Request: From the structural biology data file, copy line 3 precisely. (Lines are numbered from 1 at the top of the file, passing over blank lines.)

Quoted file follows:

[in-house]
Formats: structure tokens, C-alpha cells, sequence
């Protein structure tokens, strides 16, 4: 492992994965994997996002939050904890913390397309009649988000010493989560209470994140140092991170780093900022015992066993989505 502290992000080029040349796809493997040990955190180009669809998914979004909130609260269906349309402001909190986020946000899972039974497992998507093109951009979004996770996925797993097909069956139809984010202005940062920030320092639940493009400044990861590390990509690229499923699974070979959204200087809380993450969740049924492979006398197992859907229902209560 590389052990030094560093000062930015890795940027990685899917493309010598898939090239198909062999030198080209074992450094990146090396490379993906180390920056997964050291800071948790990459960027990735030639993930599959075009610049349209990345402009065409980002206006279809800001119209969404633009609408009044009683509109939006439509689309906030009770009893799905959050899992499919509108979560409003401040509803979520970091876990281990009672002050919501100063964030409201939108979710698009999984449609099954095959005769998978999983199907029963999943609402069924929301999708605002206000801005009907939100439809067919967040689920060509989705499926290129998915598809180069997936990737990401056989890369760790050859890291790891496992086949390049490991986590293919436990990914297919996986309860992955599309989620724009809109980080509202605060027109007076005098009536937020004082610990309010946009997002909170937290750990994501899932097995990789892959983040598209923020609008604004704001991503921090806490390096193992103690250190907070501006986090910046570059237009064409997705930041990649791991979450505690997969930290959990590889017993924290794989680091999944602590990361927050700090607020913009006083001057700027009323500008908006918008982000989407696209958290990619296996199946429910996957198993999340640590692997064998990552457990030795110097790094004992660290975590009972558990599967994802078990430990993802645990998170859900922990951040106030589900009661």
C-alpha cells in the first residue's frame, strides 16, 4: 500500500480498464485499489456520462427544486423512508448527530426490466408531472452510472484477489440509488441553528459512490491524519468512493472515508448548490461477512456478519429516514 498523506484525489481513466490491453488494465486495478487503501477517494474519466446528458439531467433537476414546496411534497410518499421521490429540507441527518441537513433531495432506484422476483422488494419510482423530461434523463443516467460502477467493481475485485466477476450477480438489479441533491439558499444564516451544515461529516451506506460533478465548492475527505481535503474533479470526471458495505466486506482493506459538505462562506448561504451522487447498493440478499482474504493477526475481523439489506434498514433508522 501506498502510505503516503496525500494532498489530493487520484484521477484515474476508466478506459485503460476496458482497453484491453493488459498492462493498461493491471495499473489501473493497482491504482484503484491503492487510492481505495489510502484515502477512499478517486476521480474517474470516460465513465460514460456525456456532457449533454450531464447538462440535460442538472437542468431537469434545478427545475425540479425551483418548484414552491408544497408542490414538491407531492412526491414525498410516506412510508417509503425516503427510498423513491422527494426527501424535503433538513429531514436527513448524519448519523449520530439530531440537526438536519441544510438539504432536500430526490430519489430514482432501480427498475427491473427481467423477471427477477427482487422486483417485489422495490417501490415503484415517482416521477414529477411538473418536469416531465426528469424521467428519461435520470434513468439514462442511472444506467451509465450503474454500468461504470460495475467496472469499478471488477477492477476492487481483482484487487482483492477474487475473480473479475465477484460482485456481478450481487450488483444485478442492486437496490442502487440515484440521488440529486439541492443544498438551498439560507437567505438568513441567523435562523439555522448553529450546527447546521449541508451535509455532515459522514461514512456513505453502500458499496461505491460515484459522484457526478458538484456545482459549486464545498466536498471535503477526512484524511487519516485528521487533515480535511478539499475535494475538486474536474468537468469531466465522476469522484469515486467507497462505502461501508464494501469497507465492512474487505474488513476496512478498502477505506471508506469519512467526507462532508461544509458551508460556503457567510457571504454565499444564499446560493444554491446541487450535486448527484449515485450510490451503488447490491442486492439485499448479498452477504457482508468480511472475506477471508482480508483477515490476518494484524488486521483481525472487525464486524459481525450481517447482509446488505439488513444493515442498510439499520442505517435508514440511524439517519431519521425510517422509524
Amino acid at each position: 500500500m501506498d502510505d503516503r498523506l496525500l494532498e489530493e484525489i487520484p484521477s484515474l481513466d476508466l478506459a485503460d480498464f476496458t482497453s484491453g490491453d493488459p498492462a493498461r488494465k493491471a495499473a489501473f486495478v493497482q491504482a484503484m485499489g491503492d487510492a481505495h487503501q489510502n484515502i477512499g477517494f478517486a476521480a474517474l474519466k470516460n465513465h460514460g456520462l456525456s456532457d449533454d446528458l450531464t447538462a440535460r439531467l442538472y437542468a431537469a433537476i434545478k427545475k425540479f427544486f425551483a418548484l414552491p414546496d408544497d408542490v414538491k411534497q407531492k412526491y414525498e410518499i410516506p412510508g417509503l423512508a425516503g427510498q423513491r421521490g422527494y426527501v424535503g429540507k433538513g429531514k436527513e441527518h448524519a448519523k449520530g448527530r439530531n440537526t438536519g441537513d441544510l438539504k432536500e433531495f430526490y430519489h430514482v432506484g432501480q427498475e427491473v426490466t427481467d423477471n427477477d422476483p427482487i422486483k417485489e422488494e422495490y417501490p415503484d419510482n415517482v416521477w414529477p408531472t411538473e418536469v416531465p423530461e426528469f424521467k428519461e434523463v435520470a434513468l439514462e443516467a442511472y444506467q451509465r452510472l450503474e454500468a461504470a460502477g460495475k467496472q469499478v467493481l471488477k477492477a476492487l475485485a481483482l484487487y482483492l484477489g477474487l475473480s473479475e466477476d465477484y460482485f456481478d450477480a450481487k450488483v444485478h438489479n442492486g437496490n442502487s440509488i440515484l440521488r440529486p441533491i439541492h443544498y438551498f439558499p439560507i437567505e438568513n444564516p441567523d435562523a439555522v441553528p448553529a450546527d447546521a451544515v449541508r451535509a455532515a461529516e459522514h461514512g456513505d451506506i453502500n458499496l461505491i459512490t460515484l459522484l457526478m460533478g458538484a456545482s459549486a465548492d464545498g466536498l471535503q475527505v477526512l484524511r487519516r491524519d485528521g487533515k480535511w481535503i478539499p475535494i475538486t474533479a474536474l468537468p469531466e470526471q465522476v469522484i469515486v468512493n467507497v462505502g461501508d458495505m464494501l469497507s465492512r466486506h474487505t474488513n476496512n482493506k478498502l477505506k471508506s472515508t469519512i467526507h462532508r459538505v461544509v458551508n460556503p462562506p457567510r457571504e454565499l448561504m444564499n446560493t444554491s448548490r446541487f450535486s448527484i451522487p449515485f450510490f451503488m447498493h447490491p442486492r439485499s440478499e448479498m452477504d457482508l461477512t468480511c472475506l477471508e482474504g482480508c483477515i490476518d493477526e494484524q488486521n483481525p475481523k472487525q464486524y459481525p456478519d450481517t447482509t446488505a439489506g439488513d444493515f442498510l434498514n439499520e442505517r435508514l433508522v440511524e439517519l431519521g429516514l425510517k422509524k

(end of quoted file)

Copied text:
């Protein structure tokens, strides 16, 4: 492992994965994997996002939050904890913390397309009649988000010493989560209470994140140092991170780093900022015992066993989505 502290992000080029040349796809493997040990955190180009669809998914979004909130609260269906349309402001909190986020946000899972039974497992998507093109951009979004996770996925797993097909069956139809984010202005940062920030320092639940493009400044990861590390990509690229499923699974070979959204200087809380993450969740049924492979006398197992859907229902209560 590389052990030094560093000062930015890795940027990685899917493309010598898939090239198909062999030198080209074992450094990146090396490379993906180390920056997964050291800071948790990459960027990735030639993930599959075009610049349209990345402009065409980002206006279809800001119209969404633009609408009044009683509109939006439509689309906030009770009893799905959050899992499919509108979560409003401040509803979520970091876990281990009672002050919501100063964030409201939108979710698009999984449609099954095959005769998978999983199907029963999943609402069924929301999708605002206000801005009907939100439809067919967040689920060509989705499926290129998915598809180069997936990737990401056989890369760790050859890291790891496992086949390049490991986590293919436990990914297919996986309860992955599309989620724009809109980080509202605060027109007076005098009536937020004082610990309010946009997002909170937290750990994501899932097995990789892959983040598209923020609008604004704001991503921090806490390096193992103690250190907070501006986090910046570059237009064409997705930041990649791991979450505690997969930290959990590889017993924290794989680091999944602590990361927050700090607020913009006083001057700027009323500008908006918008982000989407696209958290990619296996199946429910996957198993999340640590692997064998990552457990030795110097790094004992660290975590009972558990599967994802078990430990993802645990998170859900922990951040106030589900009661």